Your state may also offer additional mortgage relief options
Many states are implementing or considering various mortgage relief options, including the suspension of foreclosures, as well as additional assistance for homeowners. Check your state’s government website for details.
How to request forbearance or mortgage relief
Call your servicer
You may have to wait on the line for a while to speak to your mortgage servicer because there are a lot of people in need right now. Be prepared with the following information and questions you want to ask, and check their website before you call to see if there is a list provided of information you may need. Have your account number handy.
You may need to explain
- Why you’re unable to make your payment
- Whether the problem is temporary or permanent
- Details about your income, expenses and other assets, like cash in the bank
- Whether you’re a servicemember with permanent change of station (PCS) orders
Questions to ask
- What options are available to help you temporarily reduce or suspend my payments?
- Are there forbearance, loan modification, or other options?
- Can you waive late fees?
Get it in writing
Once you’re able to secure forbearance or another mortgage relief option, ask your servicer to provide written documentation that confirms the details of your agreement and that you’re clear on what the terms are. With some forbearance programs, you may owe all of your missed payments at one time, or additional payments at the end of the mortgage might be required, so make sure you’re familiar with the final terms.
What to do once you’ve received a mortgage relief option
While you’re in the forbearance period, or working under another mortgage relief option, there are a number of things to do to continue to protect yourself. This advice applies to both a CARES Act forbearance and other mortgage relief that you might receive.
- Keep written documentation on hand. You want to make sure that you have this documentation available in case there are any errors on your monthly mortgage statements to ensure that your statement reflects the assistance provided.
- Pay attention to your monthly mortgage statement. Continue monitoring your monthly mortgage statements to make sure you don’t see any errors.
- Keep an eye on your credit. It’s a good idea to routinely check your credit reports in order to make sure there are no errors or inaccuracies. If you stop making mortgage payments without a forbearance agreement, the servicer will report this information to the credit reporting companies, and it can have a lasting negative impact on your credit history. If an error has been made, however, you can work to dispute it. Get more information about credit reporting and coronavirus.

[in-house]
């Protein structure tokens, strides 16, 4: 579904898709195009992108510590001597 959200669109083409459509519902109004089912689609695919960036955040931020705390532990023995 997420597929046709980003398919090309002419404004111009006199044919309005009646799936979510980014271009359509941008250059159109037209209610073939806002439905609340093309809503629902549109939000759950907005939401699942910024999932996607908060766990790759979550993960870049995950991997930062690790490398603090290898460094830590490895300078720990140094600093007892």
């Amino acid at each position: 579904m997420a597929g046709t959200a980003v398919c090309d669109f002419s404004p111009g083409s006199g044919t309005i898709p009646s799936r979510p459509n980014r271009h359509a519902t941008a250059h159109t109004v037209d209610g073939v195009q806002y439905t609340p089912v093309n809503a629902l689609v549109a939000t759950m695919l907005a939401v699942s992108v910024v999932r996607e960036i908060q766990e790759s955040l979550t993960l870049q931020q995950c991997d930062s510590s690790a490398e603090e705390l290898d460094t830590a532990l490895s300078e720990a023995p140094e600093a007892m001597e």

- Once your income is restored, contact your servicer and resume your payments. With forbearance, you still owe the payments that you missed, but fewer missed payments mean you’ll owe less down the road.
- If you’re continuing to receive some income that turns out to be more than you need for your bills and expenses (including anything you keep paying on your mortgage), consider putting the extra money away so you can use it to pay off what’s needed later. If you can save any money now, it’ll be helpful when payments are due later.
Be aware of scams
Scammers often take advantage of vulnerable consumers during disasters and financial shocks. In addition to coronavirus-related scams, be aware of scams that falsely promise financial relief from your mortgage loan, or from foreclosure.
Here’s what to watch for as scammers may:
- Charge a high up-front fee for their services
- Promise to get you a loan modification
- Ask you to sign over your property title
- Ask you to sign papers you don’t understand
- Tell you to make payments to someone other than your servicer
- Tell you to stop making payments altogether
- Promise you payments in connection with providing credit card numbers and other personal information
Protections for renters
If you are renting from an owner who has a federally backed mortgage, the CARES Act provides for a suspension or moratorium on evictions. If your landlord has a federally backed mortgage or multi-family mortgage, you cannot be evicted for nonpayment of rent for 120 days beginning on March 27, 2020, the effective date of the CARES Act. After the 120-day period is up, the landlord cannot require you, the tenant, to vacate until providing you with a thirty-day notice to vacate.
If the property you rent isn’t covered by the CARES Act, many states have suspended all evictions and foreclosures due to the pandemic. Check the websites of your state government, state court , or legal aid program for details and updates.
Where to get additional help
If you need help working with your servicer or understanding your options you may want to reach out to a professional to help you with your specific situation.
- HUD-Approved Housing Counselors. The U.S. Department of Housing and Urban Development (HUD)-approved housing counselors can discuss options with you if you’re having trouble paying your mortgage loan or reverse mortgage loan. This may also include forbearance or a modified payment program.
- Credit Counselors. Reputable credit counseling organizations are generally non-profit organizations that can advise you on your money and debts, and help you with a budget. Some may also help you negotiate with creditors. There are specific questions to ask to help you find a credit counseling organization to work with.
- Lawyers. If you need a lawyer, there may be resources to assist you through your local bar association, legal aid, or if you are a servicemember, your local Legal Assistance Office .
Find more information regarding COVID-19 from CFPB
We’re working to continuously update information for consumers during this rapidly evolving situation.
We will publish all COVID-19-related information and blogs to our resource page. Information should be considered accurate as of the blog publish date.